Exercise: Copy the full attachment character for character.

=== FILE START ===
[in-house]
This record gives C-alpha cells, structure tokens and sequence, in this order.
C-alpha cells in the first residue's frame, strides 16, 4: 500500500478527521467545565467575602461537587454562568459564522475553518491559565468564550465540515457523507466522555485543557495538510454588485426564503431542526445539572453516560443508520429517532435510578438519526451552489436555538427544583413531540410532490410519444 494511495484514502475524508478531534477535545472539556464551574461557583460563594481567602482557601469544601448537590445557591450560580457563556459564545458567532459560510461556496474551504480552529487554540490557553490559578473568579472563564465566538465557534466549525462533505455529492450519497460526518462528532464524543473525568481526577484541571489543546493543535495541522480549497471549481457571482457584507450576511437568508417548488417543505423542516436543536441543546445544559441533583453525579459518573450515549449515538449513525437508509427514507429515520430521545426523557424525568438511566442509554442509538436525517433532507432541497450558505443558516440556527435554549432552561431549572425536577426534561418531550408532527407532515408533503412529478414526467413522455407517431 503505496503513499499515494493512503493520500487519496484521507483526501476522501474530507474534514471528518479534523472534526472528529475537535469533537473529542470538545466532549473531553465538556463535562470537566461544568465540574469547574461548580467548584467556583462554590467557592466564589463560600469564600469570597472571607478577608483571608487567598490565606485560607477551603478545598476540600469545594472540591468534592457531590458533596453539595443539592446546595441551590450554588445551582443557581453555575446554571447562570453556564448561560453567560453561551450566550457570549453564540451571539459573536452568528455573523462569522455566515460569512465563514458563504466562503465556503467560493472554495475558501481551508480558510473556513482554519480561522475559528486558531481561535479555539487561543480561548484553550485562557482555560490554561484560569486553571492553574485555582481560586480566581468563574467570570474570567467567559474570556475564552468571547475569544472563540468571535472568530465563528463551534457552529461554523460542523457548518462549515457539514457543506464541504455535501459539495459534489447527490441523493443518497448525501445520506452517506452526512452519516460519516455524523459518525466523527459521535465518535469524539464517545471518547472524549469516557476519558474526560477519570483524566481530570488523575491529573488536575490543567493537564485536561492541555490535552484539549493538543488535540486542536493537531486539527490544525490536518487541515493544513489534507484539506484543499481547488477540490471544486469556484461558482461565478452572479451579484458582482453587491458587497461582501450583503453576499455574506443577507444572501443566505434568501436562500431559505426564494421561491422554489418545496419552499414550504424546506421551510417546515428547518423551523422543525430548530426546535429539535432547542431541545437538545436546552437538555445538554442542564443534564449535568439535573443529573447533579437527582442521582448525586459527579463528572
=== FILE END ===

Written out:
[in-house]
This record gives C-alpha cells, structure tokens and sequence, in this order.
C-alpha cells in the first residue's frame, strides 16, 4: 500500500478527521467545565467575602461537587454562568459564522475553518491559565468564550465540515457523507466522555485543557495538510454588485426564503431542526445539572453516560443508520429517532435510578438519526451552489436555538427544583413531540410532490410519444 494511495484514502475524508478531534477535545472539556464551574461557583460563594481567602482557601469544601448537590445557591450560580457563556459564545458567532459560510461556496474551504480552529487554540490557553490559578473568579472563564465566538465557534466549525462533505455529492450519497460526518462528532464524543473525568481526577484541571489543546493543535495541522480549497471549481457571482457584507450576511437568508417548488417543505423542516436543536441543546445544559441533583453525579459518573450515549449515538449513525437508509427514507429515520430521545426523557424525568438511566442509554442509538436525517433532507432541497450558505443558516440556527435554549432552561431549572425536577426534561418531550408532527407532515408533503412529478414526467413522455407517431 503505496503513499499515494493512503493520500487519496484521507483526501476522501474530507474534514471528518479534523472534526472528529475537535469533537473529542470538545466532549473531553465538556463535562470537566461544568465540574469547574461548580467548584467556583462554590467557592466564589463560600469564600469570597472571607478577608483571608487567598490565606485560607477551603478545598476540600469545594472540591468534592457531590458533596453539595443539592446546595441551590450554588445551582443557581453555575446554571447562570453556564448561560453567560453561551450566550457570549453564540451571539459573536452568528455573523462569522455566515460569512465563514458563504466562503465556503467560493472554495475558501481551508480558510473556513482554519480561522475559528486558531481561535479555539487561543480561548484553550485562557482555560490554561484560569486553571492553574485555582481560586480566581468563574467570570474570567467567559474570556475564552468571547475569544472563540468571535472568530465563528463551534457552529461554523460542523457548518462549515457539514457543506464541504455535501459539495459534489447527490441523493443518497448525501445520506452517506452526512452519516460519516455524523459518525466523527459521535465518535469524539464517545471518547472524549469516557476519558474526560477519570483524566481530570488523575491529573488536575490543567493537564485536561492541555490535552484539549493538543488535540486542536493537531486539527490544525490536518487541515493544513489534507484539506484543499481547488477540490471544486469556484461558482461565478452572479451579484458582482453587491458587497461582501450583503453576499455574506443577507444572501443566505434568501436562500431559505426564494421561491422554489418545496419552499414550504424546506421551510417546515428547518423551523422543525430548530426546535429539535432547542431541545437538545436546552437538555445538554442542564443534564449535568439535573443529573447533579437527582442521582448525586459527579463528572